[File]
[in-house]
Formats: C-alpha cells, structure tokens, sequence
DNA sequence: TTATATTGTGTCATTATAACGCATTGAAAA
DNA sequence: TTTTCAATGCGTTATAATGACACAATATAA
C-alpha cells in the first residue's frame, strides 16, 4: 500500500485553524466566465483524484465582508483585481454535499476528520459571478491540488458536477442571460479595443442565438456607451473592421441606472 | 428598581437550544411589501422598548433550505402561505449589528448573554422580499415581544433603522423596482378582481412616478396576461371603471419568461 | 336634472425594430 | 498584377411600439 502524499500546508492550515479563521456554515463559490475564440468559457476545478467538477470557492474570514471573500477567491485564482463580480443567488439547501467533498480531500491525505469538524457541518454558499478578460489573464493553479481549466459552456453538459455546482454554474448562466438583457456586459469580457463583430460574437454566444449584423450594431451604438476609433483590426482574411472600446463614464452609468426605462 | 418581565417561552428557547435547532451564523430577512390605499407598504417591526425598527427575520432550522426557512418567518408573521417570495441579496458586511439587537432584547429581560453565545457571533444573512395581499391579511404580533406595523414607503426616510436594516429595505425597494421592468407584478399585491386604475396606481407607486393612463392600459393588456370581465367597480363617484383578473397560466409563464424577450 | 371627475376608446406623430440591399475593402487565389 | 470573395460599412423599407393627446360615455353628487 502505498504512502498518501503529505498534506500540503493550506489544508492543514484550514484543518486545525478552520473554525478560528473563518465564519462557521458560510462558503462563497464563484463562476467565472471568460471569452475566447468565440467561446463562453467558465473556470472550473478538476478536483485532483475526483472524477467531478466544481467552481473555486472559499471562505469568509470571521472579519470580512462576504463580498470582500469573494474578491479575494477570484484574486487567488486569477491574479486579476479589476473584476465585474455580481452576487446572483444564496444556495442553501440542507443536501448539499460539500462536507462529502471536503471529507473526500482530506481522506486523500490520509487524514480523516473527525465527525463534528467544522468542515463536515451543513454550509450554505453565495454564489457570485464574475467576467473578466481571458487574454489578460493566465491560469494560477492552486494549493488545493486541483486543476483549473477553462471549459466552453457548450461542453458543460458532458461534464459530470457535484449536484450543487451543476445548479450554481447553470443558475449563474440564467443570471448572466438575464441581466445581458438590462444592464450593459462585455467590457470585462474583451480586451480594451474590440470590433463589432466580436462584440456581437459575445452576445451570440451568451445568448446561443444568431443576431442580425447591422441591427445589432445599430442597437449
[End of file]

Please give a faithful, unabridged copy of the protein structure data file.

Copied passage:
[in-house]
Formats: C-alpha cells, structure tokens, sequence
DNA sequence: TTATATTGTGTCATTATAACGCATTGAAAA
DNA sequence: TTTTCAATGCGTTATAATGACACAATATAA
C-alpha cells in the first residue's frame, strides 16, 4: 500500500485553524466566465483524484465582508483585481454535499476528520459571478491540488458536477442571460479595443442565438456607451473592421441606472 | 428598581437550544411589501422598548433550505402561505449589528448573554422580499415581544433603522423596482378582481412616478396576461371603471419568461 | 336634472425594430 | 498584377411600439 502524499500546508492550515479563521456554515463559490475564440468559457476545478467538477470557492474570514471573500477567491485564482463580480443567488439547501467533498480531500491525505469538524457541518454558499478578460489573464493553479481549466459552456453538459455546482454554474448562466438583457456586459469580457463583430460574437454566444449584423450594431451604438476609433483590426482574411472600446463614464452609468426605462 | 418581565417561552428557547435547532451564523430577512390605499407598504417591526425598527427575520432550522426557512418567518408573521417570495441579496458586511439587537432584547429581560453565545457571533444573512395581499391579511404580533406595523414607503426616510436594516429595505425597494421592468407584478399585491386604475396606481407607486393612463392600459393588456370581465367597480363617484383578473397560466409563464424577450 | 371627475376608446406623430440591399475593402487565389 | 470573395460599412423599407393627446360615455353628487 502505498504512502498518501503529505498534506500540503493550506489544508492543514484550514484543518486545525478552520473554525478560528473563518465564519462557521458560510462558503462563497464563484463562476467565472471568460471569452475566447468565440467561446463562453467558465473556470472550473478538476478536483485532483475526483472524477467531478466544481467552481473555486472559499471562505469568509470571521472579519470580512462576504463580498470582500469573494474578491479575494477570484484574486487567488486569477491574479486579476479589476473584476465585474455580481452576487446572483444564496444556495442553501440542507443536501448539499460539500462536507462529502471536503471529507473526500482530506481522506486523500490520509487524514480523516473527525465527525463534528467544522468542515463536515451543513454550509450554505453565495454564489457570485464574475467576467473578466481571458487574454489578460493566465491560469494560477492552486494549493488545493486541483486543476483549473477553462471549459466552453457548450461542453458543460458532458461534464459530470457535484449536484450543487451543476445548479450554481447553470443558475449563474440564467443570471448572466438575464441581466445581458438590462444592464450593459462585455467590457470585462474583451480586451480594451474590440470590433463589432466580436462584440456581437459575445452576445451570440451568451445568448446561443444568431443576431442580425447591422441591427445589432445599430442597437449